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As the Obama administration seeks to reorient its policy approach to the Middle East and improve relations with the region, the U.S.-Egypt relationship will inevitably be at the heart of that effort. This has already been demonstrated, as Hillary Clinton began her first visit to the Middle East as Secretary of State with a stop in Egypt. Meanwhile, President Mubarak will on May 26 make his first visit to the White House in more than five years. President Obama has also announced that he has chosen Egypt as the location for a major address to the Muslim world on June 4. U.S. interests in the Middle East are best served by a strong U.S. relationship with a strong Egypt.

Meanwhile, this is also a critical moment in Egypt. Recent years have seen increasing signs of public discontent with the status quo, accompanied by a series of regressive measures by the Egyptian regime. The aging President Mubarak, now 81 years old, is unlikely to serve beyond the end of his current term in 2011, raising the question of succession and increasing the importance of reform efforts that might breathe new life into Egypt’s political system. This moment of transition in Egypt, following the change in American administrations, can and should be viewed as a genuine opportunity for reform. It is also fraught with risk if reforms are further delayed.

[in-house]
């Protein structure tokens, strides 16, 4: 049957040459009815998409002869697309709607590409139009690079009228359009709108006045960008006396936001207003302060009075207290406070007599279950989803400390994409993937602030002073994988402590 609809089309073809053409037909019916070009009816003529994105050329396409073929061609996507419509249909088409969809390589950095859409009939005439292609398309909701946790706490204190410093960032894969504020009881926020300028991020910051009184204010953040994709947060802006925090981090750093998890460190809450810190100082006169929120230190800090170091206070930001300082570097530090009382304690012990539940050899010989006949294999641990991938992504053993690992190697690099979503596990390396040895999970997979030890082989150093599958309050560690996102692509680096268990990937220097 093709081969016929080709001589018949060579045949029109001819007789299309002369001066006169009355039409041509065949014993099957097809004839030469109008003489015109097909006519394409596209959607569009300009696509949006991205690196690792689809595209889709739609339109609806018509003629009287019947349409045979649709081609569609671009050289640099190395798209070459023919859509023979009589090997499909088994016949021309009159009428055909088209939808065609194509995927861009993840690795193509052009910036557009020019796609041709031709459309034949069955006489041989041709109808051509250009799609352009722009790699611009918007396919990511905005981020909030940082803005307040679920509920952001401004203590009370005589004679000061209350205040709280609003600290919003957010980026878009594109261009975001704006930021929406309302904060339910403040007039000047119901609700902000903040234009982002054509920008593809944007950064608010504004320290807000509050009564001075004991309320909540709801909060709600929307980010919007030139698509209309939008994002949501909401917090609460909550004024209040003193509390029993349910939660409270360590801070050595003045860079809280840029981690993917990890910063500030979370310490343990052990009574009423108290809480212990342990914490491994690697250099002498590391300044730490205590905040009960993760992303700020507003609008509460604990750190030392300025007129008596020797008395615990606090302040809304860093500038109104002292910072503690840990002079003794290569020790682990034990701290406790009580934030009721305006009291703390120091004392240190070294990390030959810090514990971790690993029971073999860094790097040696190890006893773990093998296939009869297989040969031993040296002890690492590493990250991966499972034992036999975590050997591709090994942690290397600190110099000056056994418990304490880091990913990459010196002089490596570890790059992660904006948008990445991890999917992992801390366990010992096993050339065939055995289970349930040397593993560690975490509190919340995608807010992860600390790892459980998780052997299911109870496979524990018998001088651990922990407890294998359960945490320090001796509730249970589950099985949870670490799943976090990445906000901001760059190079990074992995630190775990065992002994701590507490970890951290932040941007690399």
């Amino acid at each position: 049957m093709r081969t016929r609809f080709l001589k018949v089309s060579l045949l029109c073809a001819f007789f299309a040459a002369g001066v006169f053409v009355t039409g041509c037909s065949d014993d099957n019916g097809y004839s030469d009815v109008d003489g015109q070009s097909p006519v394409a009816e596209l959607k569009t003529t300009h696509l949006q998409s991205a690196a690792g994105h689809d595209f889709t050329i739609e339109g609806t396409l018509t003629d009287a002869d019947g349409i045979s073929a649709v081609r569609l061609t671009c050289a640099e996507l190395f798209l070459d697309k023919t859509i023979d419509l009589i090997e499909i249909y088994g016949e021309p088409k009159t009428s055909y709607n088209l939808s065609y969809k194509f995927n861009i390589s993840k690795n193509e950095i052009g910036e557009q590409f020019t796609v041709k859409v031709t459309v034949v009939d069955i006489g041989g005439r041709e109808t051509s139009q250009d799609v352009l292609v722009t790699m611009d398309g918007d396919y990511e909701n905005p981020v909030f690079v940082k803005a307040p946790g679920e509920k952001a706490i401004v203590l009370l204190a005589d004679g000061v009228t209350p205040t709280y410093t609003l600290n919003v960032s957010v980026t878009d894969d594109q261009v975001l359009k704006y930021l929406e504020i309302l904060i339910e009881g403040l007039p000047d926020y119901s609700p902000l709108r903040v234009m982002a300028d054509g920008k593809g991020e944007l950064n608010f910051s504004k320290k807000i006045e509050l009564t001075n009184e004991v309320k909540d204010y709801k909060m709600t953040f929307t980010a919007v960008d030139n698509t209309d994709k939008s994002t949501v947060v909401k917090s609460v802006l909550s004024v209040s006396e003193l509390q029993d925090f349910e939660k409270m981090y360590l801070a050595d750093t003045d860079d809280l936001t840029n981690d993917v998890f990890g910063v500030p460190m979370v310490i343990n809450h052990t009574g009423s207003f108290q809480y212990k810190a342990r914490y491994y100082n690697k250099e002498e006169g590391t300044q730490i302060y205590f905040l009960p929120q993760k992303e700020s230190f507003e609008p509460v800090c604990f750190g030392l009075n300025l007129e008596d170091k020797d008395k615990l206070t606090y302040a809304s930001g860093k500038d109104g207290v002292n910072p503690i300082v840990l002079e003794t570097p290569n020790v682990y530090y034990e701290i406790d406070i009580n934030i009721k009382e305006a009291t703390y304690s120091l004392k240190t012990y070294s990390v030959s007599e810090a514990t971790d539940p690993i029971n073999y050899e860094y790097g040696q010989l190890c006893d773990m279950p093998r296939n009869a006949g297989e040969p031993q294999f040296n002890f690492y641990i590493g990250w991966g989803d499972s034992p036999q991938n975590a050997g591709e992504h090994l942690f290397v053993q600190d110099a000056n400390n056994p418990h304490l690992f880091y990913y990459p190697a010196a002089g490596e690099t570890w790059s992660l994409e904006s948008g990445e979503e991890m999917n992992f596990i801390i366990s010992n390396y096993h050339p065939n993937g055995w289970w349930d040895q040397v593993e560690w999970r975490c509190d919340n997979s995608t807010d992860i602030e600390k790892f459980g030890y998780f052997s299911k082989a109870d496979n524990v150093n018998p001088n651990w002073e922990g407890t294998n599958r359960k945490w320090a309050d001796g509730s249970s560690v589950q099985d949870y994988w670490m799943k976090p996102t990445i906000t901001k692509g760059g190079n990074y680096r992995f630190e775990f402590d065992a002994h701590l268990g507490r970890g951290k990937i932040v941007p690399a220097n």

1. Change the Tone: Adopt a balanced public tone that is consistently supportive of the rights of all Egyptians.
  2. Establish a Strategic Dialogue: Launch a regular forum for addressing sensitive reform issues behind closed doors.
  3. Use Positive Conditionality to Encourage Reform: Offer a new, multilateral package of economic aid and trade benefits if reform benchmarks are met.
  4. Bolster Effective Democracy Assistance Programs: Focus on civil society programs for a large, diverse sector of independent Egyptian actors.
  5. Step Up Interagency Coordination: Strengthen mechanisms for policy coordination, consistent with a prioritization of reform in the bilateral relationship
  6. Work with Europe: Seek opportunities for multilateral dialogue on reform goals and criteria, toward the goal of coordinating initiatives and incentives
  7. Engage with Political Opposition Movements: Engage with a variety of opposition actors, including nonviolent Islamists.